Background: Pediatric acute kidney injury (AKI) is associated with long-term morbidity and mortality; however, outcomes improve when AKI is detected earlier. Current definitions of AKI use baseline creatinine; community-acquired AKI (CA-AKI) is difficult to define and detect in the pediatric emergency department (ED) when no baseline creatinine is available. Our objective was to compare age- and gender-based creatinine norms to the traditional baseline (lowest creatinine in previous 3 months) to diagnose CA-AKI.
Methods: This was a retrospective cross-sectional study conducted in children 1 month-18 years of age seen in the pediatric ED in whom a creatinine was obtained.
Results: Per the Kidney Disease Improving Global Outcomes AKI definition in encounters with baseline creatinine available, 343/2338 (14.7%) had CA-AKI. When the upper limit of the age- and gender-based creatinine norm was applied as a surrogate baseline creatinine, CA-AKI was diagnosed in 1.5% of encounters (239/15,486). Additionally, CA-AKI was diagnosed in 178 cases using the upper limit of age- and gender-based creatinine norms only, as these cases did not have a baseline creatinine.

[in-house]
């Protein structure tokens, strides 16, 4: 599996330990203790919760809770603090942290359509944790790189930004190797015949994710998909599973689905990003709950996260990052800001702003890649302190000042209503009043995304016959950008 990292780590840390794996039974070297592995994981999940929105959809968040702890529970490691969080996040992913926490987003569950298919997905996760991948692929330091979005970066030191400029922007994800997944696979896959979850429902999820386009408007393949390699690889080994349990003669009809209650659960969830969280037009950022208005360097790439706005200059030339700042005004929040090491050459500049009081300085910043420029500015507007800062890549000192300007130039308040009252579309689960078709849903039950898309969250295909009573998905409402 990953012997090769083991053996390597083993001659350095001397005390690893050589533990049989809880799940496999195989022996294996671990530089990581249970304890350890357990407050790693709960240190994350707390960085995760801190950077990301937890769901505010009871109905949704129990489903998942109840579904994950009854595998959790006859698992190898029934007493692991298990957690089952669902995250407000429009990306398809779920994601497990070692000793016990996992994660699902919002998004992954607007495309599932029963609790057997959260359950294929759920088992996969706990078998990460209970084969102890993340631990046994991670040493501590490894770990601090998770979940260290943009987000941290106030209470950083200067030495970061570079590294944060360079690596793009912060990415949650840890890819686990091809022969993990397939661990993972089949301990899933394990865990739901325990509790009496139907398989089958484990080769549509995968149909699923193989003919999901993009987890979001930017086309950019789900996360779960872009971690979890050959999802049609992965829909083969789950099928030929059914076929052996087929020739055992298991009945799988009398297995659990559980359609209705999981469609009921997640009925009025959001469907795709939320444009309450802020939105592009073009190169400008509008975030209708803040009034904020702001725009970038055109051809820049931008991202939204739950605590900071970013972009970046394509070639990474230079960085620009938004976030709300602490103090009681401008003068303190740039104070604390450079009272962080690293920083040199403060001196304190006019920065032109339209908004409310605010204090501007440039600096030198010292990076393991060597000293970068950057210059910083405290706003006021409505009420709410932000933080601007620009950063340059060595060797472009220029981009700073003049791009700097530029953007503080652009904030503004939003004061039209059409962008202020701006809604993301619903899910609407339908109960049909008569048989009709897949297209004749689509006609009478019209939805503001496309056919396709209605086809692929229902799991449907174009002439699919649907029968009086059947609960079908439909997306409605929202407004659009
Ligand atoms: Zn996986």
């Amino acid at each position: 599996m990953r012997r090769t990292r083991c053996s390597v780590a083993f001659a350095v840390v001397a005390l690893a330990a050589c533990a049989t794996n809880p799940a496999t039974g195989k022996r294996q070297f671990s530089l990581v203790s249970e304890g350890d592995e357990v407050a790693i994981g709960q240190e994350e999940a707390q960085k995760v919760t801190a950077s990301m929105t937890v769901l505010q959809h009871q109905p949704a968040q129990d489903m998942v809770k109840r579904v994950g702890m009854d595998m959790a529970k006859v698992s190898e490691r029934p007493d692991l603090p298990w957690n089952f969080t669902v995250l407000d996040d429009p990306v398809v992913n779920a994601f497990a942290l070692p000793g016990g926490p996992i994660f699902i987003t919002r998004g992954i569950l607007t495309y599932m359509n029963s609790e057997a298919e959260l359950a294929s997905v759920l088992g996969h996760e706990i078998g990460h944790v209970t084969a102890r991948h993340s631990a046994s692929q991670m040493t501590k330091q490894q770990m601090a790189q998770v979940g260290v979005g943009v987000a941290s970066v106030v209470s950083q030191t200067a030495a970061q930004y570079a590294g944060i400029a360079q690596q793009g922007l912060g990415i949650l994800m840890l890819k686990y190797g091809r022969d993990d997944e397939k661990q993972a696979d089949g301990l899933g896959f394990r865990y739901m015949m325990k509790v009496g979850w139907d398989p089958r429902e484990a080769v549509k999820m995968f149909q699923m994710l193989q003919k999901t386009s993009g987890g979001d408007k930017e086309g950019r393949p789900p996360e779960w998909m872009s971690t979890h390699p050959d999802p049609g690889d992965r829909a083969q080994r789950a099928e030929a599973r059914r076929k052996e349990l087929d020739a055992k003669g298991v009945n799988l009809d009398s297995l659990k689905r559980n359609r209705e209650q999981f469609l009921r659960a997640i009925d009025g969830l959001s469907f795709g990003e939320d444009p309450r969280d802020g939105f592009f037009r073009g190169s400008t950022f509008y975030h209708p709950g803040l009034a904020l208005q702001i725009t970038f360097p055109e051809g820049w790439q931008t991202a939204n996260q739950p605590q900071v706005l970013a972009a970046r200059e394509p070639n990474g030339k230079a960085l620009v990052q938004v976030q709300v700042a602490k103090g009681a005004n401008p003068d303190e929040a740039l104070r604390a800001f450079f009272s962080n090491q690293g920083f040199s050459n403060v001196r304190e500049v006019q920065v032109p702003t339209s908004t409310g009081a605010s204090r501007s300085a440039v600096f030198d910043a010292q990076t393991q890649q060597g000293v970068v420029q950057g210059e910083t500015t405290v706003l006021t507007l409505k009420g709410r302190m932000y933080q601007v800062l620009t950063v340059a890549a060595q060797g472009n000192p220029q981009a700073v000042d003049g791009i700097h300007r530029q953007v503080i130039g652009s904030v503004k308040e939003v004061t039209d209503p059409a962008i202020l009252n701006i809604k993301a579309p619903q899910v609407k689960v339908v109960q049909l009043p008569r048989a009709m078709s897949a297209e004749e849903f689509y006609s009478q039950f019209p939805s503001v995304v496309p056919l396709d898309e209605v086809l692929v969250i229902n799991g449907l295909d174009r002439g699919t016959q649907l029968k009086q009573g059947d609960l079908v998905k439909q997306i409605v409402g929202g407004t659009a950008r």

Conclusions: Age- and gender-based creatinine norms can be applied as a surrogate baseline to detect CA-AKI in all children regardless of whether baseline creatinine is available, potentially detecting it earlier.